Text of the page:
Cheese is right up there with chocolate in terms of worldwide popularity and versatility. It also elicits the same kinds of deep cravings due to the similar psychoactive compounds it contains. Unlike fruit and chocolate pairings, which mostly rely on contrasting flavors, the marriage of cheese and chocolate are chiefly based on agreement.. The long-standing rule is that creamier cheeses, such as Gruyére, pair well with milk chocolates, and more pungent varieties, like blue cheeses, go nicely with dark chocolate. Other notable cheese and chocolate pairings include nutty brie and Parmesan with milk chocolate; tangy goat cheese with dark chocolate; and rich ricotta with either milk or dark chocolate.
Pairing wine with chocolate can be challenging given their comparable boldness and complex flavor notes, which can easily clash. Done right, however, the term “unparalleled decadence” is justified and explains the enduring popularity of such attempts. The key to a successful wine-chocolate pairing is selecting a chocolate that is slightly sweeter than the wine, or at least matching in intensity. That makes these time-tested pairings the safest bets: milk chocolate with port, muscat, Madeira, riesling, or pinot noir; dark chocolate with pinot noir, merlot, zinfandel, or cabernet sauvignon; and white chocolate with prosecco, chardonnay, riesling, or rosé.
What are the best places in the world for chocolate?
The debate rages about which country produces the finest chocolate, but the general consensus from chocolatiers, connoisseurs, and culinary experts is that the top three iconic destinations are all in Europe — but don’t count out south of the (U.S.) border.
Where does Harry & David get its chocolate from?
Harry & David’s commitment to offering the finest chocolate begins inside its own piece of cocoa heaven. Known as the Candy Kitchen, Harry & David’s production facility is responsible for making 90% of the chocolate the company sells. Its top-secret proprietary blend of chocolate is sourced from two renowned chocolate manufacturers. One is the aforementioned Zurich-based, century-old, Belgian-Swiss chocolate company Barry Callebaut, and the other is the California-based Guittard Chocolate Company. Following French chocolate-making traditions, Guittard dates to 1868, making it the oldest continuously family-owned chocolate company in the United States.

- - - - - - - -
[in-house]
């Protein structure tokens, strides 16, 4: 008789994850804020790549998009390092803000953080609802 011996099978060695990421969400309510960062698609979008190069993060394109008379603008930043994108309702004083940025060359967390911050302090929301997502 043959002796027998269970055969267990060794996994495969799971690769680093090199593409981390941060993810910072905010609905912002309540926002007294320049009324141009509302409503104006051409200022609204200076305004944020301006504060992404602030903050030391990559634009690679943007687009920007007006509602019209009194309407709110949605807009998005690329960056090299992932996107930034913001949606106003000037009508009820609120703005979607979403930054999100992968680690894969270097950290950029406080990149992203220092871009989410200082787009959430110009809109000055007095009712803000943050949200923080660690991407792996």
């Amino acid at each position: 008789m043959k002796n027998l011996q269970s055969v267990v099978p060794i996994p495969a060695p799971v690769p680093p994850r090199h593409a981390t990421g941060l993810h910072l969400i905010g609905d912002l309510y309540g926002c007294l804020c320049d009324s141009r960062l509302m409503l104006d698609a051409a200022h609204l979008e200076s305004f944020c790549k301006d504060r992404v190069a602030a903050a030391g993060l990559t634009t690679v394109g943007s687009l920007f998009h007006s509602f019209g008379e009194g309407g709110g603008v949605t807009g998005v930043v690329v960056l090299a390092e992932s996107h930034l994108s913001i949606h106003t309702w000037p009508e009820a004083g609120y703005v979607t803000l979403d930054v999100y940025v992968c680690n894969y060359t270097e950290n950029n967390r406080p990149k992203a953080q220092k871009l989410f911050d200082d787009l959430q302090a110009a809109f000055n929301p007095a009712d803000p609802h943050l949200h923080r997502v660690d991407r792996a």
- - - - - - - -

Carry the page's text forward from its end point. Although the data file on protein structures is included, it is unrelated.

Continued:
Chocolate arrives at the Candy Kitchen in its base form, chocolate liquor. Then, chocolatiers set about transforming it into the three overarching categories of chocolate — dark, milk, and white — and combining them with their legendary fruits and other foods, especially nuts, pretzels, and caramels, and incorporating them into scrumptious baked goods.
While the Medford, Oregon-based, artful chocolatiers and creative research and development team are always dreaming up and testing chocolate creations, flavor profiles are regional and trends do come and go, cautions Natalie Botsford, the company’s merchandise manager for confections.
“But the strength of chocolate is its versatility and flavor profiles that can satisfy so many preferences,” she says, underscoring the reason Harry & David offers hundreds of mouthwatering chocolate-centric items. Popular favorites range from chocolate-covered cherries, gourmet dipped fancy strawberries, and premium chocolate gift boxes to its Ultimate Chocolate Tower and signature Moose Munch.
Botsford says the company’s best-selling chocolate product is the Signature Truffles, an assortment of milk and dark chocolate truffles. Boxes are available in a variety of sizes and can also be ordered strictly in milk or dark chocolate flavors.
“People’s taste preferences are always evolving, so we’re always trying to develop new flavors using quality ingredients and develop new customer bases while maintaining consistent, traditional products that returning customers are familiar with and expect from us,” Botsford says.
Our favorite chocolate gifts
Does chocolate have any health benefits?
Milk chocolate has long been associated with obesity and acne due to its high sugar content. But dark chocolate, which is lower in sugar and higher in key antioxidants like flavonoids and polyphenols, provides numerous impactful health benefits.
Dark chocolate containing at least 70% cocoa — and eaten in moderation — has been shown to reduce heart risk, lower blood pressure and cholesterol, improve circulation and prevent clots, suppress appetite, suppress cough, boost mood and cognitive function, reduce stress, prevent oxidative breakdown, prevent sunburn, improve vision, act as a probiotic, prevent Alzheimer’s, inhibit cancer cell growth, and regulate insulin levels.